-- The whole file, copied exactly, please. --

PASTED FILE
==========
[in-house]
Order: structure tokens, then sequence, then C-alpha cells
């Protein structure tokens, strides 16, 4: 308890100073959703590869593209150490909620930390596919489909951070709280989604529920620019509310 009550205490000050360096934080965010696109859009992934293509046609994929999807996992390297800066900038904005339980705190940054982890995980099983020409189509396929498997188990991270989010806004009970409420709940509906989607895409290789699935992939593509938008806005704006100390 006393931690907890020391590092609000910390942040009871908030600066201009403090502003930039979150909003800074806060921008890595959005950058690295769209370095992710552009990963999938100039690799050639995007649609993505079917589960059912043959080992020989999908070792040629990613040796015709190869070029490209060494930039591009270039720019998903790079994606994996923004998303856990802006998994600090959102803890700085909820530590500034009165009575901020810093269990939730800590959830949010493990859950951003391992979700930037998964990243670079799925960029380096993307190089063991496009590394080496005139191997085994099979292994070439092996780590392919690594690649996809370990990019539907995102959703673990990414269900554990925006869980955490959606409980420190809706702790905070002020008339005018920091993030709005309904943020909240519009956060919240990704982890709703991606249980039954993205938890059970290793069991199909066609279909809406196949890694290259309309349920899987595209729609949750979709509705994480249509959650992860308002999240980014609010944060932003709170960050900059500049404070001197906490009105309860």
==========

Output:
[in-house]
Order: structure tokens, then sequence, then C-alpha cells
């Protein structure tokens, strides 16, 4: 308890100073959703590869593209150490909620930390596919489909951070709280989604529920620019509310 009550205490000050360096934080965010696109859009992934293509046609994929999807996992390297800066900038904005339980705190940054982890995980099983020409189509396929498997188990991270989010806004009970409420709940509906989607895409290789699935992939593509938008806005704006100390 006393931690907890020391590092609000910390942040009871908030600066201009403090502003930039979150909003800074806060921008890595959005950058690295769209370095992710552009990963999938100039690799050639995007649609993505079917589960059912043959080992020989999908070792040629990613040796015709190869070029490209060494930039591009270039720019998903790079994606994996923004998303856990802006998994600090959102803890700085909820530590500034009165009575901020810093269990939730800590959830949010493990859950951003391992979700930037998964990243670079799925960029380096993307190089063991496009590394080496005139191997085994099979292994070439092996780590392919690594690649996809370990990019539907995102959703673990990414269900554990925006869980955490959606409980420190809706702790905070002020008339005018920091993030709005309904943020909240519009956060919240990704982890709703991606249980039954993205938890059970290793069991199909066609279909809406196949890694290259309309349920899987595209729609949750979709509705994480249509959650992860308002999240980014609010944060932003709170960050900059500049404070001197906490009105309860």